Crimea Standoff: Russian Gunmen Surround Ukraine Military Base

Image: Unidentified armed and uniformed men guard the Crimean Cabinet of Ministers building in Simferopol
Unidentified armed and uniformed men guard the Crimean Cabinet of Ministers building in Simferopol on March 2, 2014. Armed pro-Russia men who had besieged Crimea's local parliament mysteriously vanished on March 2 but were still standing guard outside the regional government, as the capital of Ukraine's restive Black Sea peninsula remained calm but tense. AFP PHOTO/ GENYA SAVILOV GENYA SAVILOV/AFP/Getty ImagesGENYA SAVILOV / AFP - Getty Images

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SIMFEROPOL, Ukraine - Russian troops surrounded a military base in Ukraine's Crimea region Sunday in a tense standoff as the security crisis in the region deepened.

Armed men arrived at the base in Perevalne and demanded the Ukrainian soldiers inside lay down their weapons.

The Ukrainian forces remained defiant, but were heavily outnumbered.

No shots were fired in what appeared to be the first direct confrontation between Russian and Ukrainian military forces.

Russian troops haven't fired a shot. They don't need to. With rocket-propelled grenades at the ready, they have taken over Crimea without resistance and with the backing of most of this region's people.

In the regional capital, Simferopol, a pro-Russian self-defense force protected a statue of Lenin.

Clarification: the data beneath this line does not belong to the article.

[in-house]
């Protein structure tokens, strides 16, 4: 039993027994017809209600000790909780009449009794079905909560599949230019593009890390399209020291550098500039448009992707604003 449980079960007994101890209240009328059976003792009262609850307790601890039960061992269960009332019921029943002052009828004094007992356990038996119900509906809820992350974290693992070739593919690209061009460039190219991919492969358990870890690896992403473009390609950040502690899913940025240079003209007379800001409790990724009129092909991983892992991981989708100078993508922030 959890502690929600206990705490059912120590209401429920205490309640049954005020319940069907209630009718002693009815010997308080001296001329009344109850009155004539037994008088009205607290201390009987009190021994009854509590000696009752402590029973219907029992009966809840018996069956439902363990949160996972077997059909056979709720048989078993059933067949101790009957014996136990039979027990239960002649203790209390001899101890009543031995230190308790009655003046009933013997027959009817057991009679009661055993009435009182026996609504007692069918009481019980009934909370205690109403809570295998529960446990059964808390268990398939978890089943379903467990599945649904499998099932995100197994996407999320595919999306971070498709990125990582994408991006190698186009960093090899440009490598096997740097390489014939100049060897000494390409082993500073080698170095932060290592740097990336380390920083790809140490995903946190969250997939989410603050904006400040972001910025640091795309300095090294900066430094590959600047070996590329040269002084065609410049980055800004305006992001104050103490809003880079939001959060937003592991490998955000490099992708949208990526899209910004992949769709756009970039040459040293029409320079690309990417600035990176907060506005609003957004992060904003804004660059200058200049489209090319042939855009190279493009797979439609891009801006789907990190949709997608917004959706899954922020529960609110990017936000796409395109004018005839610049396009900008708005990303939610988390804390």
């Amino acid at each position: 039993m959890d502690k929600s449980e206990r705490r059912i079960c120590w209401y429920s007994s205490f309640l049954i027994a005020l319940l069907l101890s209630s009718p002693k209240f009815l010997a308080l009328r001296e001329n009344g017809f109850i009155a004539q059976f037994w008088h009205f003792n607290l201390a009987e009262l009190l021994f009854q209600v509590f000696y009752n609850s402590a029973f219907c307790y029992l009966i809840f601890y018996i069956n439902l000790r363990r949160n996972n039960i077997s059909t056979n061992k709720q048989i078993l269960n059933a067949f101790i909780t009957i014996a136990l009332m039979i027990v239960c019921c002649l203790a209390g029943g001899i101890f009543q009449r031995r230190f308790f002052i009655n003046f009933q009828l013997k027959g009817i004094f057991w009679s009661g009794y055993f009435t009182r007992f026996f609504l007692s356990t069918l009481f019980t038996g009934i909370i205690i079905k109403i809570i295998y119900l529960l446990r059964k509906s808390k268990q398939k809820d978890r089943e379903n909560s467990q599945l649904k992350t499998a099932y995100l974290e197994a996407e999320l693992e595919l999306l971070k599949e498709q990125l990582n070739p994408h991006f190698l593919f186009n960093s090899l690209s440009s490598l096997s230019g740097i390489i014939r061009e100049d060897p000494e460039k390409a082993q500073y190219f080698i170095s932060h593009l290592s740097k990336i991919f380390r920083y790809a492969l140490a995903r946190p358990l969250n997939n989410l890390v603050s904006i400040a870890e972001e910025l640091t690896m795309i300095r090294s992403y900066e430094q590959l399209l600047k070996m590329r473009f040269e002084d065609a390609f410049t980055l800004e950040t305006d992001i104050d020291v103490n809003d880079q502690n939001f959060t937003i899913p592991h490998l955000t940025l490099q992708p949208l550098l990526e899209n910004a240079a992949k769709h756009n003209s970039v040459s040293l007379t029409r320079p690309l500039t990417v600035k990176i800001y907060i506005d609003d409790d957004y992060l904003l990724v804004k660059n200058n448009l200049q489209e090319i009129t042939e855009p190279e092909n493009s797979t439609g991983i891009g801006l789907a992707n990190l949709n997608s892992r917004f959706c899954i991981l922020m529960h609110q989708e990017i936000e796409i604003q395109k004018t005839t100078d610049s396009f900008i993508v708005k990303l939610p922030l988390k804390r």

The base standoff was another sign that Russia was tightening its grip on Crimea – and its influence in other parts of pro-Russian eastern Ukraine.

In Ukraine’s second city, Kharkiv, there were running battles after local militias thwarted pro-Western demonstrators who tried to attack another Lenin statue.

The scenes underscored the problem facing Ukraine's interim leaders, who are powerless to stop the loss of Crimea.

Earlier Sunday, they called up military reservists, put their army on combat alert and appealed to the West for help - but the East of their country is now mutinous.

Russian President Vladimir Putin has so far shown no sign of heeding international demands that he withdraw from Ukraine.

President Barack Obama spoke with Putin by telephone for 90 minutes on Saturday and expressed his "deep concern" about "Russia's clear violation of Ukrainian sovereignty and territorial integrity," the White House said.

NATO's secretary general said Russia had violated the U.N. charter with its military action in Ukraine, and he urged Moscow to "'de-escalate the tensions."

Map of Ukraine with the Crimea region highlightedLonely Planet / Lonely Planet Images

NBC News' Alastair Jamieson contributed to this report from London.